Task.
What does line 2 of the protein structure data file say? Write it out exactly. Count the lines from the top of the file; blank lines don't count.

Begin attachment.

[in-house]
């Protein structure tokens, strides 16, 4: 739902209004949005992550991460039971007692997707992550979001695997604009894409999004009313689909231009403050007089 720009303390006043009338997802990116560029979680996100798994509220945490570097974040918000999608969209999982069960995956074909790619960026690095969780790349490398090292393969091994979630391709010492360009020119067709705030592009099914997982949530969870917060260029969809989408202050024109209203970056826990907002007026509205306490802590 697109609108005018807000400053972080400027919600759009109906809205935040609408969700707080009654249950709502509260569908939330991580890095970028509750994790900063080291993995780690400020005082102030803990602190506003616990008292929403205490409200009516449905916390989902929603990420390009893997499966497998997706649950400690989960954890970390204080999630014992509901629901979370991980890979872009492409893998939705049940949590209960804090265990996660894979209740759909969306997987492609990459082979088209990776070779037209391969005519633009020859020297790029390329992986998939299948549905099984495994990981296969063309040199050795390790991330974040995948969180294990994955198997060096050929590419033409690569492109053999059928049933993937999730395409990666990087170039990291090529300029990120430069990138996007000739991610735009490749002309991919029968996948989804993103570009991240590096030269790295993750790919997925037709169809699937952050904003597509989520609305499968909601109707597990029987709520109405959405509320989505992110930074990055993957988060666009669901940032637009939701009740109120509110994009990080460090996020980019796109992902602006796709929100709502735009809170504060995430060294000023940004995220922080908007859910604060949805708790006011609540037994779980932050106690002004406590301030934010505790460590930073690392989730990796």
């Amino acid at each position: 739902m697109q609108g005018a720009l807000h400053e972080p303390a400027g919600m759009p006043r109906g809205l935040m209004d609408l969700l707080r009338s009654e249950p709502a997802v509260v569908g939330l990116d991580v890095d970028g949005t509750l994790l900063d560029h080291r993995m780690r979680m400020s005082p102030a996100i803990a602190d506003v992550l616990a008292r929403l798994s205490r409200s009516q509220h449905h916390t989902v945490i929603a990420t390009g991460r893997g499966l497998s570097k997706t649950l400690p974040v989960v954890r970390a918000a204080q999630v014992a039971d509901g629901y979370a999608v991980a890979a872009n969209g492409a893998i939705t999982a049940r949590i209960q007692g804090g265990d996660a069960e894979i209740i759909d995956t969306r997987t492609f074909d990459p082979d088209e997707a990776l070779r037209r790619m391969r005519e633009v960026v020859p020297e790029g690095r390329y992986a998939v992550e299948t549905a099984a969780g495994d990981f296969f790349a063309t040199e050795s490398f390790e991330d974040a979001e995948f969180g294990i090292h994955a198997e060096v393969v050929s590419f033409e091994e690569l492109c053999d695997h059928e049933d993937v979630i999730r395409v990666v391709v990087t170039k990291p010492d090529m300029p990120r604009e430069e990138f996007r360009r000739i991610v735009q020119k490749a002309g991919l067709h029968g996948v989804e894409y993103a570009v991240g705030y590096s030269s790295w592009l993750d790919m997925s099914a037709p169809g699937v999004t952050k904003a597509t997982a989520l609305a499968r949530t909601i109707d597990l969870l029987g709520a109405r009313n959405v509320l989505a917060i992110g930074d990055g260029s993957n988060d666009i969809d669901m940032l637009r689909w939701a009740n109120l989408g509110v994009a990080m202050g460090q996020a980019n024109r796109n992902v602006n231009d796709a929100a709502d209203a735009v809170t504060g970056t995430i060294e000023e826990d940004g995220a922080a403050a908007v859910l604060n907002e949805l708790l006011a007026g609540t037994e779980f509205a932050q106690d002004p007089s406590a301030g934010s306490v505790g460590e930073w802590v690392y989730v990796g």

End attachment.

């Protein structure tokens, strides 16, 4: 739902209004949005992550991460039971007692997707992550979001695997604009894409999004009313689909231009403050007089 720009303390006043009338997802990116560029979680996100798994509220945490570097974040918000999608969209999982069960995956074909790619960026690095969780790349490398090292393969091994979630391709010492360009020119067709705030592009099914997982949530969870917060260029969809989408202050024109209203970056826990907002007026509205306490802590 697109609108005018807000400053972080400027919600759009109906809205935040609408969700707080009654249950709502509260569908939330991580890095970028509750994790900063080291993995780690400020005082102030803990602190506003616990008292929403205490409200009516449905916390989902929603990420390009893997499966497998997706649950400690989960954890970390204080999630014992509901629901979370991980890979872009492409893998939705049940949590209960804090265990996660894979209740759909969306997987492609990459082979088209990776070779037209391969005519633009020859020297790029390329992986998939299948549905099984495994990981296969063309040199050795390790991330974040995948969180294990994955198997060096050929590419033409690569492109053999059928049933993937999730395409990666990087170039990291090529300029990120430069990138996007000739991610735009490749002309991919029968996948989804993103570009991240590096030269790295993750790919997925037709169809699937952050904003597509989520609305499968909601109707597990029987709520109405959405509320989505992110930074990055993957988060666009669901940032637009939701009740109120509110994009990080460090996020980019796109992902602006796709929100709502735009809170504060995430060294000023940004995220922080908007859910604060949805708790006011609540037994779980932050106690002004406590301030934010505790460590930073690392989730990796």